Sharon McNary Politics Reporter
Sharon McNary is a Politics Reporter for Southern California Public Radio. She uses public records, public engagement sourcing and other methods (like good old fashioned shoe leather) to help draw stories from the experience, expertise and concerns of our communities as well as from political agendas. These days, she is covering the built environment around Southern California -- sidewalks, water and sewer systems -- to find out what's working, what's broken, and who's fixing it.
In her first three years at KPCC, Sharon launched KPCC’s Public Insight Network, a group of several thousand people who — by sharing their experiences and expertise — help the newsroom cover Southern California. People who respond to Public Insight Network questions have been included in many KPCC award-winning news reports, including investigative coverage of prison conditions, long-form narratives, and talk show segments.
A military veteran, McNary was a computer programmer before she was a journalist, so she has always sought out tech-savvy and creative ways to cover news.
McNary has worked in TV news and documentaries, radio, wire service and newspapers in the Southern California news market, developing award-winning investigative and computer-assisted reporting projects.
Following a mid-career public service break with the Peace Corps in Bolivia, McNary returned to print and multimedia reporting. She has covered disasters, government corruption, growth and immigration, often using databases, mapping and other technology tools to break news.
McNary is an avid cook, seamstress and knitter while her outdoor pursuits are competing in marathons and triathlons
Stories by Sharon McNary
The company comes under L.A.'s microscope while its own report says its spill caused $3 million in damages and emergency response costs
Residents challenged the plan to build a single sidewalk. They say it's dangerous and runs counter to a city goal to eliminate pedestrian and cyclist deaths.
A year after the City Controller complained the city was undercharging utilities that dig and damage city streets, the fee may finally go up.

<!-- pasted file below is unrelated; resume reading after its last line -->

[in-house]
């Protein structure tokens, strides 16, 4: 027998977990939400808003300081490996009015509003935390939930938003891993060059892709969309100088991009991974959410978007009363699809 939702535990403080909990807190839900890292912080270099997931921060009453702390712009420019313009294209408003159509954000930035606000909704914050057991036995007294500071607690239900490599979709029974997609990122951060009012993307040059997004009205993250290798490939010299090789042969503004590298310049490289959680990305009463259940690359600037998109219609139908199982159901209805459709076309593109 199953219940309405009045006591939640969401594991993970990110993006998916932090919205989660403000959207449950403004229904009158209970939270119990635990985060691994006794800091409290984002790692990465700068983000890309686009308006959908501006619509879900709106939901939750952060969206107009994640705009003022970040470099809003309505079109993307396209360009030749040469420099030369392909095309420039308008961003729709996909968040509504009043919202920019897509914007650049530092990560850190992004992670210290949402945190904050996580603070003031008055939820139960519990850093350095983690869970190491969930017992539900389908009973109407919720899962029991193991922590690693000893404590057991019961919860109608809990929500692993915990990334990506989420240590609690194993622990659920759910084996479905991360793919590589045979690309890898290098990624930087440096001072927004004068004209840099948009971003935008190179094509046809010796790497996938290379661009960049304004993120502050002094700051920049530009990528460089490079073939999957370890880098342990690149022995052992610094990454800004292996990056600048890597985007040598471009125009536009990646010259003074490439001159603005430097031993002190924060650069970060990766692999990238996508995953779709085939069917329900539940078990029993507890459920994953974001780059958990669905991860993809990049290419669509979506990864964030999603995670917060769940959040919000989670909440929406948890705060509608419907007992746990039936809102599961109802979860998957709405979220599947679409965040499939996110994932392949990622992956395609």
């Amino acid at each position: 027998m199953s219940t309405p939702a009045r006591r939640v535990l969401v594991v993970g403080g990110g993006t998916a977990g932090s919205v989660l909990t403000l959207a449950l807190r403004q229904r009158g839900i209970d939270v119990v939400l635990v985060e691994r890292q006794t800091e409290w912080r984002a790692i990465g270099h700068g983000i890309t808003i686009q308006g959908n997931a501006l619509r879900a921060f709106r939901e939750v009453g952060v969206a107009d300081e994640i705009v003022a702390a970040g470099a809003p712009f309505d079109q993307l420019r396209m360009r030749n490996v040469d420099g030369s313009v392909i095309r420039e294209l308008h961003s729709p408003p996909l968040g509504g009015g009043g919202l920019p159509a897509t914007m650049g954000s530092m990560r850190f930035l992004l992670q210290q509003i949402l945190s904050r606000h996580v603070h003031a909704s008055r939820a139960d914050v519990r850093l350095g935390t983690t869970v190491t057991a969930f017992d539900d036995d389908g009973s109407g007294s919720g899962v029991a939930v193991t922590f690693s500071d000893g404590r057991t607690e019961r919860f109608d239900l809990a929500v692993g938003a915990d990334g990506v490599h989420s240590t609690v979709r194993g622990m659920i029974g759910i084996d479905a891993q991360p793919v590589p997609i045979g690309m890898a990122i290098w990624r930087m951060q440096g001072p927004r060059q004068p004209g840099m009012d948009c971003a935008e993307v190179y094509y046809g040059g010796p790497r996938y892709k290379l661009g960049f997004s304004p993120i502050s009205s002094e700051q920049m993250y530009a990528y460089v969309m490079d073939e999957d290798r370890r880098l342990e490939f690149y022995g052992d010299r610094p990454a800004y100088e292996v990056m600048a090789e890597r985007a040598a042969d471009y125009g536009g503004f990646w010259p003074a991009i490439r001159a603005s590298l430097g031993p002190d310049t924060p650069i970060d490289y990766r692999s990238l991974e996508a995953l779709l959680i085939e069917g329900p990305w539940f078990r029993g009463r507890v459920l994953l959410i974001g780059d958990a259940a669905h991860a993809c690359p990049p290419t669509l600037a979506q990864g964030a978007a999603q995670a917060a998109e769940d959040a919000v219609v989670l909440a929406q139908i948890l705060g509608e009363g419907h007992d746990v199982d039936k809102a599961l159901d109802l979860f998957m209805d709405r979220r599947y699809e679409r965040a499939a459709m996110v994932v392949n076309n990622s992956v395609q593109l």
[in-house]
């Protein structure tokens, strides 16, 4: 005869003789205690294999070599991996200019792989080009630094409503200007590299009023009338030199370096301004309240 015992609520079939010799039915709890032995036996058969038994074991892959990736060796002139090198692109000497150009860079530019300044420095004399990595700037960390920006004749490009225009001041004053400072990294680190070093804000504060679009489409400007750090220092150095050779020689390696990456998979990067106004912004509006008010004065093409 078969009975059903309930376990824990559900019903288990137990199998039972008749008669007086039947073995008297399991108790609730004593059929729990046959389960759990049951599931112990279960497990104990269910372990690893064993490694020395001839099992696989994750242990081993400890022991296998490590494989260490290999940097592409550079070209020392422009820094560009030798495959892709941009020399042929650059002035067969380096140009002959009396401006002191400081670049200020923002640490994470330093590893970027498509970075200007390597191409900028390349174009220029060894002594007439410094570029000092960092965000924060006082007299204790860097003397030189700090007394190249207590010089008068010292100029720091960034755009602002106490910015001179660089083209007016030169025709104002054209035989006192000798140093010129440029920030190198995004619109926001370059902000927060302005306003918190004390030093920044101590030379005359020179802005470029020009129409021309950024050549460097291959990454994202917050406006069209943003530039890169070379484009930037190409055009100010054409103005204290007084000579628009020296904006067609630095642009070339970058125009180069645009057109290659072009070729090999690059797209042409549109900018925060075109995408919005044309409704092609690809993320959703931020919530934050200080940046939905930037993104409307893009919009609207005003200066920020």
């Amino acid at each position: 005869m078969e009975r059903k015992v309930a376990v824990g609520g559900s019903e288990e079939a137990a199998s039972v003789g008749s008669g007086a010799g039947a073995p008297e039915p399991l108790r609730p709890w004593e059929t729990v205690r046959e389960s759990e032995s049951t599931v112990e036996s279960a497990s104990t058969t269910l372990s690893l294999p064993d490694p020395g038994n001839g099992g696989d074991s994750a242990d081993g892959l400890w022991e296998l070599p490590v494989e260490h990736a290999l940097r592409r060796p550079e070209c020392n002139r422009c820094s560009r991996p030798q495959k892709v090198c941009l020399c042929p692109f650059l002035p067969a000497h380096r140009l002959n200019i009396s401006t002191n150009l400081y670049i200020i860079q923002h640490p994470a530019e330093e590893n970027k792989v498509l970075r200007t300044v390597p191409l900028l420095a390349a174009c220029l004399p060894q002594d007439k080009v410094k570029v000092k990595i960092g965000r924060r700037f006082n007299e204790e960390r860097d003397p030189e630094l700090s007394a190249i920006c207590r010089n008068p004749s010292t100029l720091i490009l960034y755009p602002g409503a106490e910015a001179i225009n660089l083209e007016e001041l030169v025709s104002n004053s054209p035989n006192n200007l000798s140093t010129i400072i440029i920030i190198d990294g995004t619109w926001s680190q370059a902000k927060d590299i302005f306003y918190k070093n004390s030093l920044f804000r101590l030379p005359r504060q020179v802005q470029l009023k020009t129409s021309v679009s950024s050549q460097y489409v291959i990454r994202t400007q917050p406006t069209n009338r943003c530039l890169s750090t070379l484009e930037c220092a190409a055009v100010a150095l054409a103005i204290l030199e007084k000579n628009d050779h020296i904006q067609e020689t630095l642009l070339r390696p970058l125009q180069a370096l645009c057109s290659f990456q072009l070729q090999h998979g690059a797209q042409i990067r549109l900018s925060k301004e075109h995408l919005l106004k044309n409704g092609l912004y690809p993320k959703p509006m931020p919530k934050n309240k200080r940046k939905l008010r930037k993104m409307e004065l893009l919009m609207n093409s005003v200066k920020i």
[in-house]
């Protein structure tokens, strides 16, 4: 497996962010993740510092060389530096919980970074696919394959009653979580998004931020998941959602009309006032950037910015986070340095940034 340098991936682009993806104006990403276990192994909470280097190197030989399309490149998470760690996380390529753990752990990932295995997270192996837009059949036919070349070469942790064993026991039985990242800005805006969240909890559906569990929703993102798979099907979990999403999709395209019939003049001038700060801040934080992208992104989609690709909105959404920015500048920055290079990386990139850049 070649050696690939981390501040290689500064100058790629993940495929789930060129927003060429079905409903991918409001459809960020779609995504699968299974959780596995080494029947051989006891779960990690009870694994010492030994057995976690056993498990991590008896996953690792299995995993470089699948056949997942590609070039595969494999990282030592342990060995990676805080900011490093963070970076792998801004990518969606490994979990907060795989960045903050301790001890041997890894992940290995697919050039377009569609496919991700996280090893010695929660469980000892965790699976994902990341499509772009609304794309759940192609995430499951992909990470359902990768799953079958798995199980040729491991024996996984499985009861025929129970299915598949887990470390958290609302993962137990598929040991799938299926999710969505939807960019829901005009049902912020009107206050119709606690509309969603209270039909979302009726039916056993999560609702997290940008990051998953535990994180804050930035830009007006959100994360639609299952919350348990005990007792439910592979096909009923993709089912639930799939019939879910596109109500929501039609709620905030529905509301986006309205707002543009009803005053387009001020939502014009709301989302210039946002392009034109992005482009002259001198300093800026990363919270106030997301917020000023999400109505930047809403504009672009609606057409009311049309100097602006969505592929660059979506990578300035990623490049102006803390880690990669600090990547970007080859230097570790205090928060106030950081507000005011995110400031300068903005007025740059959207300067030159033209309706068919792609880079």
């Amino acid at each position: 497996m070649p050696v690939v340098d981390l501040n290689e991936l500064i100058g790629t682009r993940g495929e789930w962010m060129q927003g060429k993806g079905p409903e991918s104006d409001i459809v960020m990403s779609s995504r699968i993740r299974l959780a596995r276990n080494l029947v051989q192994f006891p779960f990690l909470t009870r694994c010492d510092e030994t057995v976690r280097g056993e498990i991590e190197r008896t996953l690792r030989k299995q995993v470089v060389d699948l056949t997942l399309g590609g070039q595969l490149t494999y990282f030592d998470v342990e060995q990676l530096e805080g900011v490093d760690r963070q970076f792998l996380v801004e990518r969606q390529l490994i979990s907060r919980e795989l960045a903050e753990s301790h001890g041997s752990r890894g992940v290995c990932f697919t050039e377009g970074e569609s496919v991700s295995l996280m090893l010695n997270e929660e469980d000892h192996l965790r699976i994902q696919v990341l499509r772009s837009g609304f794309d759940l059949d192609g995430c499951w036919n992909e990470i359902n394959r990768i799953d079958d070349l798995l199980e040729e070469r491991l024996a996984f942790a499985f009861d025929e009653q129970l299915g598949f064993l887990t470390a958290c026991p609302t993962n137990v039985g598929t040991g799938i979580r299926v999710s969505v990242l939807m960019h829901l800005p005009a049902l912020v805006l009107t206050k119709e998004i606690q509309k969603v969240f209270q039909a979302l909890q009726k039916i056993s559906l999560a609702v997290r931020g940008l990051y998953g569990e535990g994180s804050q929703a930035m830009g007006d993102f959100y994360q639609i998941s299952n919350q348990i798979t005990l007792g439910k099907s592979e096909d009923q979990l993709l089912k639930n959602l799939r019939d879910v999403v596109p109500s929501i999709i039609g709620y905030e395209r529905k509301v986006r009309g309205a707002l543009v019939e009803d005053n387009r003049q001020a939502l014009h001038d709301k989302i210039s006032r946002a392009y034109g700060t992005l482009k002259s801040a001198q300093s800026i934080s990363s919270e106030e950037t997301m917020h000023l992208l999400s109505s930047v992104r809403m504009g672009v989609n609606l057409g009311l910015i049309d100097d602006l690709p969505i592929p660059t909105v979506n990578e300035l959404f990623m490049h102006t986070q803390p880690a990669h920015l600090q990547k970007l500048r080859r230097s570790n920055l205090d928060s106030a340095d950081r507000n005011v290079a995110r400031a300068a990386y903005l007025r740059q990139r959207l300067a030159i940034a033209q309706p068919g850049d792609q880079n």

The strategy to spend $1.4 billion on sidewalk repairs over the next 30 years pays for residential repairs, but businesses would be on their own.
Opponents of a $5 billion tunnel connecting Pasadena and Alhambra float a new plan that would downgrade part of the 710, making it a surface street
A stinging city audit questioned whether the Bureau of Street Services could prove it filled nearly a million potholes over three years.
Forty years ago, the city took responsibility for broken sidewalks, but now L.A.'s top manager says it's time for property owners to take it back.
A strip bar was forced closed by a crude oil spill in Atwater Village. In the year since, environmental legislation has been passed that adds L.A. River protections.
If you're hearing any loud rumbling in the sky this morning, you may be in the path of a family of vintage World War Two planes flying in tight formation over L.A. to mark Memorial Day.
Southern California's rail operator Metrolink has installed positive train control on some train lines, expects to meet December deadline for all.
A proposal to revamp Hyperion Avenue bridge would add two bike lanes but only one sidewalk. Officials said it's much better. Advocates aren't happy.
The candidates agree on this much: voters don't trust the city enough to let it borrow billions to upgrade its deteriorating water system.
A newly expanded cadre of Los Angeles prosecutors build relationships among residents as they focus on the little things — like dumping and abandoned homes.
Members of the DWP board question the "PR nightmare" the two nonprofits represent after an audit revealed questionable credit card and travel spending by trust administrators.
The volunteers would call in reports of illegal dumping to get quick cleanups and help compile a new cleanliness index for the city.